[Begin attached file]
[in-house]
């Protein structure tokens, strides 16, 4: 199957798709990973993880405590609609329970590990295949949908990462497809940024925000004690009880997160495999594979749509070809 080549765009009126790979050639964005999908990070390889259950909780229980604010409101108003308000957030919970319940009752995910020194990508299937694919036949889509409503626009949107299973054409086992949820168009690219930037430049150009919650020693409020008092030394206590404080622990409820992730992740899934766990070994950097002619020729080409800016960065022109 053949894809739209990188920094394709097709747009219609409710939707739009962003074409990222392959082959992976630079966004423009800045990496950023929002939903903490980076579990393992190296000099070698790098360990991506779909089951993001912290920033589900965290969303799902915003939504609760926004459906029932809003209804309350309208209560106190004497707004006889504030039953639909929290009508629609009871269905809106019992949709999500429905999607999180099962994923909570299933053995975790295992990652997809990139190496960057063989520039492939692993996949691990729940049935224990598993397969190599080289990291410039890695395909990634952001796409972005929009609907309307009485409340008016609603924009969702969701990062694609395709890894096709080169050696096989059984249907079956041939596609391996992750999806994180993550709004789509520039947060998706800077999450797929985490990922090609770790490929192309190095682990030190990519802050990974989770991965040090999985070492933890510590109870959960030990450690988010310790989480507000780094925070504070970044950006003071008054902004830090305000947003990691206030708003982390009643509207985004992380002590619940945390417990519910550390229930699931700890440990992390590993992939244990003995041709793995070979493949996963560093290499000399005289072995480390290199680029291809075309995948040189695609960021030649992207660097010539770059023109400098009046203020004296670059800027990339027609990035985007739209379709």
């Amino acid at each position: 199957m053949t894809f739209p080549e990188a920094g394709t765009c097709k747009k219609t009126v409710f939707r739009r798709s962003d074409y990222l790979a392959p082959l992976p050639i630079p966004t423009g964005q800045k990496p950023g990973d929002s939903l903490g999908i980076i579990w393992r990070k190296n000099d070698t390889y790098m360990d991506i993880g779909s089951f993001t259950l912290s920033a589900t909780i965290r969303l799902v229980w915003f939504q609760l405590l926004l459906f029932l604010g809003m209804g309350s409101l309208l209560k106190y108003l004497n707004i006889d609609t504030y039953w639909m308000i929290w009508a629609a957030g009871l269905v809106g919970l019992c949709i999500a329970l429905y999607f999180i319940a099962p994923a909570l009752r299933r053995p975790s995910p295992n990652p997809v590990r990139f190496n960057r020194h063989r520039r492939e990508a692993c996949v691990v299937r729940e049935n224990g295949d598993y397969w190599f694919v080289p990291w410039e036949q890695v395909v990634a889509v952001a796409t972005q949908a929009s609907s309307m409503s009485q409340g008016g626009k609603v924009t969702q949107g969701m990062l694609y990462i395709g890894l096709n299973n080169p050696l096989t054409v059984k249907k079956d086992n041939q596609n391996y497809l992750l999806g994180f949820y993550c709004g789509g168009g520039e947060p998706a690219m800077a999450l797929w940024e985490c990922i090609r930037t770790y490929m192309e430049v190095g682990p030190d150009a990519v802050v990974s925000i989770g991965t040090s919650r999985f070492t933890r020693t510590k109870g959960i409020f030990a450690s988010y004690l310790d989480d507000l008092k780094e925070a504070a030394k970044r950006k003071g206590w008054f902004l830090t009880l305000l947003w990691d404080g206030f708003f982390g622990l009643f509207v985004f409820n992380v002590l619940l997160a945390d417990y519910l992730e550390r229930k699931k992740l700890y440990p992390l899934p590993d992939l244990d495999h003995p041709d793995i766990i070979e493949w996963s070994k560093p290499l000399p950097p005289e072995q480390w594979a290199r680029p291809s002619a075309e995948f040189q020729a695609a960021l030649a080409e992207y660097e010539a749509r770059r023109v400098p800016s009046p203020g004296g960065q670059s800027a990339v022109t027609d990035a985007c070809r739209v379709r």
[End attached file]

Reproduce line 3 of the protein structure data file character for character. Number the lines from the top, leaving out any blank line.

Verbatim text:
């Amino acid at each position: 199957m053949t894809f739209p080549e990188a920094g394709t765009c097709k747009k219609t009126v409710f939707r739009r798709s962003d074409y990222l790979a392959p082959l992976p050639i630079p966004t423009g964005q800045k990496p950023g990973d929002s939903l903490g999908i980076i579990w393992r990070k190296n000099d070698t390889y790098m360990d991506i993880g779909s089951f993001t259950l912290s920033a589900t909780i965290r969303l799902v229980w915003f939504q609760l405590l926004l459906f029932l604010g809003m209804g309350s409101l309208l209560k106190y108003l004497n707004i006889d609609t504030y039953w639909m308000i929290w009508a629609a957030g009871l269905v809106g919970l019992c949709i999500a329970l429905y999607f999180i319940a099962p994923a909570l009752r299933r053995p975790s995910p295992n990652p997809v590990r990139f190496n960057r020194h063989r520039r492939e990508a692993c996949v691990v299937r729940e049935n224990g295949d598993y397969w190599f694919v080289p990291w410039e036949q890695v395909v990634a889509v952001a796409t972005q949908a929009s609907s309307m409503s009485q409340g008016g626009k609603v924009t969702q949107g969701m990062l694609y990462i395709g890894l096709n299973n080169p050696l096989t054409v059984k249907k079956d086992n041939q596609n391996y497809l992750l999806g994180f949820y993550c709004g789509g168009g520039e947060p998706a690219m800077a999450l797929w940024e985490c990922i090609r930037t770790y490929m192309e430049v190095g682990p030190d150009a990519v802050v990974s925000i989770g991965t040090s919650r999985f070492t933890r020693t510590k109870g959960i409020f030990a450690s988010y004690l310790d989480d507000l008092k780094e925070a504070a030394k970044r950006k003071g206590w008054f902004l830090t009880l305000l947003w990691d404080g206030f708003f982390g622990l009643f509207v985004f409820n992380v002590l619940l997160a945390d417990y519910l992730e550390r229930k699931k992740l700890y440990p992390l899934p590993d992939l244990d495999h003995p041709d793995i766990i070979e493949w996963s070994k560093p290499l000399p950097p005289e072995q480390w594979a290199r680029p291809s002619a075309e995948f040189q020729a695609a960021l030649a080409e992207y660097e010539a749509r770059r023109v400098p800016s009046p203020g004296g960065q670059s800027a990339v022109t027609d990035a985007c070809r739209v379709r």